Federal spending should exceed $3.6 trillion next year—and Democrats and Republicans are ready for a budget fight that will likely go down to the penny.
Congress is returning after having voted last week to temporarily reopen the government and set up a bipartisan committee for talks on a broader deal.
The heads of each chamber’s budget committee, Sen. Patty Murray (D-WA) and Rep. Paul Ryan (R-WI), and 27 of their colleagues will try to patch together a compromise that finally stops the past few years of governance through crisis.
President Obama will be another force in the conversation, even if the new conference committee only consists of members of the Senate and the House. All three groups have ideas of their own.
The White House proposed a budget that trims entitlement spending, the House passed one that balanced by quashing Obamacare spending, and the Senate approved a budget that raised an additional $973 billion in tax revenues over 10 years.
None of these individual budget plans have a chance of becoming law of the land. However, they each contain nuggets of policies that could shape any final deal that must be reached by Dec. 13.
Can Medicare Be Cut? – The big obstacle is whether the committee can agree to curb costs for this health care entitlement program.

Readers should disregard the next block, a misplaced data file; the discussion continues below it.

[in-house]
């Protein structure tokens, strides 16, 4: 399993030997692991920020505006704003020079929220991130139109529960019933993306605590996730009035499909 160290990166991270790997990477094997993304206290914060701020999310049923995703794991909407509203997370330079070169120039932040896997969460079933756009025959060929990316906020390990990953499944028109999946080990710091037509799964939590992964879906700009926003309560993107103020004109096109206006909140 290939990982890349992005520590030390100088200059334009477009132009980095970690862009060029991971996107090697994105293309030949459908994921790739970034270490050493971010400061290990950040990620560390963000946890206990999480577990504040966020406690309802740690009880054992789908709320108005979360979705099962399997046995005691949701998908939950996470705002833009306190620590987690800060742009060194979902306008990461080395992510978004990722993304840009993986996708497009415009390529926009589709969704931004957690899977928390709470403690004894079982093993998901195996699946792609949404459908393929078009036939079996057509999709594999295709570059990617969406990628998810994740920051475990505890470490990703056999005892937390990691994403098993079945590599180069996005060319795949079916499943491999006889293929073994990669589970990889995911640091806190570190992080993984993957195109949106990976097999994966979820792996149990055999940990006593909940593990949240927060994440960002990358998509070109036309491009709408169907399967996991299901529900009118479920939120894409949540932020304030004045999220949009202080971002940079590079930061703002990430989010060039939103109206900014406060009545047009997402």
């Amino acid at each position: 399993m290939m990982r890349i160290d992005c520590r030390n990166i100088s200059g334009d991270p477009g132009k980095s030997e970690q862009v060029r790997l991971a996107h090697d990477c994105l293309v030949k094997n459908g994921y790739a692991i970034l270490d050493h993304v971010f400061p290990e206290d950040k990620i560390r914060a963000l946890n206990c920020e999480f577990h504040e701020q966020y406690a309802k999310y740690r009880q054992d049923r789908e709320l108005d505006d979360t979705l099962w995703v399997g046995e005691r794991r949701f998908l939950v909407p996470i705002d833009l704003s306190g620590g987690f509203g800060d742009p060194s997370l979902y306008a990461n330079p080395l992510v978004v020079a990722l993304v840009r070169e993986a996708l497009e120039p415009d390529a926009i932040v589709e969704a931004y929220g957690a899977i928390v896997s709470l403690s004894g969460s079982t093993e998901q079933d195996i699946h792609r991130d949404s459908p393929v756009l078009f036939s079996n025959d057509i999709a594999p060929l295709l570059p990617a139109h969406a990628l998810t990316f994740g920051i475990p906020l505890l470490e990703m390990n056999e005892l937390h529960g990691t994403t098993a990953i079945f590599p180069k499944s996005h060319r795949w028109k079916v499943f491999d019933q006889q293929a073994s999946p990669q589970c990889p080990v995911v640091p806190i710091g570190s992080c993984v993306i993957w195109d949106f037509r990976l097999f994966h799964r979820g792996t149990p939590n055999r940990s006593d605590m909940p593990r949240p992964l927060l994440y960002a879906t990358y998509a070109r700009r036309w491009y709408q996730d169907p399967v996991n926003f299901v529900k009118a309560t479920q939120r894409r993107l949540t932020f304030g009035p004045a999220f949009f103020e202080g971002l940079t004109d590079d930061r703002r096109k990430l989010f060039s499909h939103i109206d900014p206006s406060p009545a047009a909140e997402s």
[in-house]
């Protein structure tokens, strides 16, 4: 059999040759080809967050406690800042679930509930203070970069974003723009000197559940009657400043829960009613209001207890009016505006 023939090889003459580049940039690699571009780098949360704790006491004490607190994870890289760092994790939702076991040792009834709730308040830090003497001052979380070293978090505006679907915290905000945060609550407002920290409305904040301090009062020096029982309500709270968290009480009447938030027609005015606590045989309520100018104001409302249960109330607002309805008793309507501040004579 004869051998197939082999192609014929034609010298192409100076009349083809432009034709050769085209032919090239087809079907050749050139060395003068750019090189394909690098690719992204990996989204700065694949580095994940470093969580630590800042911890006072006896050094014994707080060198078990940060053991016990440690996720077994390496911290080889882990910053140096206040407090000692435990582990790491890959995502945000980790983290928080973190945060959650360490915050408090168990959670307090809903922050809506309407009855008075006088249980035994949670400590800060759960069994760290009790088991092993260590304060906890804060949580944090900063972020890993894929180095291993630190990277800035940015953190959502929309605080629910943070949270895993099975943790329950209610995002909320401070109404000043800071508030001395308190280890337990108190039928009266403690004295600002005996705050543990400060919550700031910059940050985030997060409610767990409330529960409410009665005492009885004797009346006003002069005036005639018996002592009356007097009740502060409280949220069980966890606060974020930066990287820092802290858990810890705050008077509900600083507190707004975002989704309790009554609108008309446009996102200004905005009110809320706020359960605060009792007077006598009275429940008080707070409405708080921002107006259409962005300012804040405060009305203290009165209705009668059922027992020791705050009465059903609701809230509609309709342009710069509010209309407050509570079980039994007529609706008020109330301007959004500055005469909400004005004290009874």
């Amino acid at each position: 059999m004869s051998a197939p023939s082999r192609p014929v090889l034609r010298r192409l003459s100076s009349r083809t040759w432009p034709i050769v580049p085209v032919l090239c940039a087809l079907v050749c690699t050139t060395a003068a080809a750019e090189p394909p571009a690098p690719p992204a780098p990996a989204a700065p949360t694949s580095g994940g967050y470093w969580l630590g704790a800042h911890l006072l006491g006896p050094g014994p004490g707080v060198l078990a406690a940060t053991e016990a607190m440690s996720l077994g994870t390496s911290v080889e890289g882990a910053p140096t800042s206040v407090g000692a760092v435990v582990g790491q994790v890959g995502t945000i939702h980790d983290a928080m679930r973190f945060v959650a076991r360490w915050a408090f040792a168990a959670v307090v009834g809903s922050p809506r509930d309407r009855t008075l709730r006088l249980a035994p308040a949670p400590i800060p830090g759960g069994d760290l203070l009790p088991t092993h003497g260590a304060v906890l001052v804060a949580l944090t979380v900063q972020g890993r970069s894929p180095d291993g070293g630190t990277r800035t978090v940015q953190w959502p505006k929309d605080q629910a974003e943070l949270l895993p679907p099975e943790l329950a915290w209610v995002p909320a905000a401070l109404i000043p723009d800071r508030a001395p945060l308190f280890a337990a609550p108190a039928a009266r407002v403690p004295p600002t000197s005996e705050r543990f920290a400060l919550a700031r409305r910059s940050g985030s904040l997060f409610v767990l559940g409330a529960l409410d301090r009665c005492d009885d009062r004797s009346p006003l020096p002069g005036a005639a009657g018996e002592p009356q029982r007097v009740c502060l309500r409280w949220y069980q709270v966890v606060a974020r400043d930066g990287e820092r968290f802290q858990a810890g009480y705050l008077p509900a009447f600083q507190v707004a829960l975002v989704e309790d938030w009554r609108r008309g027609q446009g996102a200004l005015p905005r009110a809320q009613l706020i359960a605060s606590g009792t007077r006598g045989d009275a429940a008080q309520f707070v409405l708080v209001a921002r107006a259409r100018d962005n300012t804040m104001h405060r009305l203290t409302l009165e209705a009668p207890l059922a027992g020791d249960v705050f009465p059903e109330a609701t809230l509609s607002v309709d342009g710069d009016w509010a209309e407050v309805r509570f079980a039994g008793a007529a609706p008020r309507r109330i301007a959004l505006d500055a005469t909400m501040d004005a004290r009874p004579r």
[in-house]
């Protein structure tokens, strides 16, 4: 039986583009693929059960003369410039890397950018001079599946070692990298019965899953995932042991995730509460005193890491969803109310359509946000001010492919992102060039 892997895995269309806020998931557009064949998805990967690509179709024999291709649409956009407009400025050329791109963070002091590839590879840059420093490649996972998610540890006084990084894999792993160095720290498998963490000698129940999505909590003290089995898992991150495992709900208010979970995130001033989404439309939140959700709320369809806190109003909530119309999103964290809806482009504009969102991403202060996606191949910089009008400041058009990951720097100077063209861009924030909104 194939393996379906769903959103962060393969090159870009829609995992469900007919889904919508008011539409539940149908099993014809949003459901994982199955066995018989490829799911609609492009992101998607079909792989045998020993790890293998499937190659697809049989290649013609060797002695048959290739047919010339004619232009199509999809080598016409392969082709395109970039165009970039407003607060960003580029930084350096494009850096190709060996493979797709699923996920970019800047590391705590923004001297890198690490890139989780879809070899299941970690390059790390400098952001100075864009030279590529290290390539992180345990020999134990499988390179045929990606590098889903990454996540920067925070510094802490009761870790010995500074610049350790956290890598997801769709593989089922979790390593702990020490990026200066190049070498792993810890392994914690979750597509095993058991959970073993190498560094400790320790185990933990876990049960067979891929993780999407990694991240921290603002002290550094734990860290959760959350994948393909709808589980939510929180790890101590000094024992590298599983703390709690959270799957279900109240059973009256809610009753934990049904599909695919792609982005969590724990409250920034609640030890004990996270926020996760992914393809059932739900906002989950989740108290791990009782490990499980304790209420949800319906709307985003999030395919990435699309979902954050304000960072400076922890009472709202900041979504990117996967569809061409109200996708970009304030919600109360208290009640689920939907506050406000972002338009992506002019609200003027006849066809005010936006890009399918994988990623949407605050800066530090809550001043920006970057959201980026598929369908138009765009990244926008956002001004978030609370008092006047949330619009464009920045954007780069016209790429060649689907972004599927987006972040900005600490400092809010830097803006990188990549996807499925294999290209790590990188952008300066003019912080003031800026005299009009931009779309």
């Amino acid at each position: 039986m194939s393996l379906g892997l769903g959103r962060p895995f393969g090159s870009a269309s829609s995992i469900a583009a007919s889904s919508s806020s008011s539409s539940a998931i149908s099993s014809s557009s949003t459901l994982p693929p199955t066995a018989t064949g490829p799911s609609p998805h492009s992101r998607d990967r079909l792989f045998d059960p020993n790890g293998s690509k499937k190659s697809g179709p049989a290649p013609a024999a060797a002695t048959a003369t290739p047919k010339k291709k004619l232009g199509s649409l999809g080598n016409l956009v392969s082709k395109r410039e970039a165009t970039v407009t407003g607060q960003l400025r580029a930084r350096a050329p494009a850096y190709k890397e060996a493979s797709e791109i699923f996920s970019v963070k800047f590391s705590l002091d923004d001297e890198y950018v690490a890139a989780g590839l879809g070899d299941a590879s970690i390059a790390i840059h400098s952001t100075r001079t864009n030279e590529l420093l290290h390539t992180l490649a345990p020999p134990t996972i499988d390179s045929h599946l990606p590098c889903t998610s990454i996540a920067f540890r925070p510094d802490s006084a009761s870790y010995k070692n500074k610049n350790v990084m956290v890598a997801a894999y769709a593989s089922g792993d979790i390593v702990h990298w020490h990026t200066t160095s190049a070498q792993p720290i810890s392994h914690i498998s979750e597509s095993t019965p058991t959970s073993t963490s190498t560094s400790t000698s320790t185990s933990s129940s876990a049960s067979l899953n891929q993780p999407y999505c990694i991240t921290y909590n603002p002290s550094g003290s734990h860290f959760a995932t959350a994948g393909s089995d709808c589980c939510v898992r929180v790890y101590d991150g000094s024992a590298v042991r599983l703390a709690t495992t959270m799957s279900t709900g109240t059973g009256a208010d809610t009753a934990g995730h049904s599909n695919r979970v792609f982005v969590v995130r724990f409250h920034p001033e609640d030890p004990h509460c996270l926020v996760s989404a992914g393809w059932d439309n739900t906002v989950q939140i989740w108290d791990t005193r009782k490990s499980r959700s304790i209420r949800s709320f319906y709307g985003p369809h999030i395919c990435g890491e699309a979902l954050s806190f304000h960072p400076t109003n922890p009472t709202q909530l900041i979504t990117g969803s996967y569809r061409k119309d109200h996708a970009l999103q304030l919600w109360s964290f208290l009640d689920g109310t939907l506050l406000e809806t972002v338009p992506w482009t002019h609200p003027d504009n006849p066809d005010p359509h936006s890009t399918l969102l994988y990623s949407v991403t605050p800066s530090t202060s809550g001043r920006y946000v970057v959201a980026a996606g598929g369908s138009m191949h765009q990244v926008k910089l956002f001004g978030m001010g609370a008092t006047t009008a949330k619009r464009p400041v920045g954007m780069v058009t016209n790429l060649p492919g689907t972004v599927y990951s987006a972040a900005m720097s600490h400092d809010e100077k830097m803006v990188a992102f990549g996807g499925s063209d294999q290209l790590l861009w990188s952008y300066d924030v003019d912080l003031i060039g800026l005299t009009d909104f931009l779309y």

Because Medicare helps senior citizens, it is considered to be politically untouchable … even though baby boomer retirements make it a primary source of escalating deficits in the coming decades. Republicans don’t want to alienate their older base, while Democrats cannot afford to upset labor unions.
“No politician… I don’t care the political party… will get away with cutting Social Security, Medicare or Medicaid benefits,” AFL CIO president Richard Trumka said in a Monday speech. “Don’t try it. And this warning goes double for Democrats. We will never forget. We will never forgive. And we will never stop working to end your career.”
But the committee does have two possible options.
Obama’s budget identified $371 billion in savings over ten years, which would be used to reduce the automatic cuts in budget sequestration.
His plan increased deductible costs for new beneficiaries starting in 2017, cause wealthier beneficiaries to pay more in premiums, reduce funding to hospitals for uncollected debts and graduate medical education, and acquire drugs at cheaper prices for low-income beneficiaries.
Outside of the budget plan, White House negotiators have also floated the idea of using a less generous measure of inflation known as chained CPI to limit the growth of entitlement programs.
The Republican budget plan is much more ambitious. It would raise the eligibility age from 65-years old by two months with each passing year until it reached 67 in 2024, generating almost $130 billion in savings over the next decade.
The blueprint would also transform Medicare into a voucher-style program in 2024 for all new beneficiaries that Ryan calls “premium support.”
Under this system, the government would provide a baseline subsidy for Medicare recipients to buy health insurance through a special exchange, a plan that sounds remarkably similar to the broad outlines of Obamacare—a program that Republicans want to eliminate. The criticism among Democrats of this approach is that it could simply shift more health care costs onto seniors.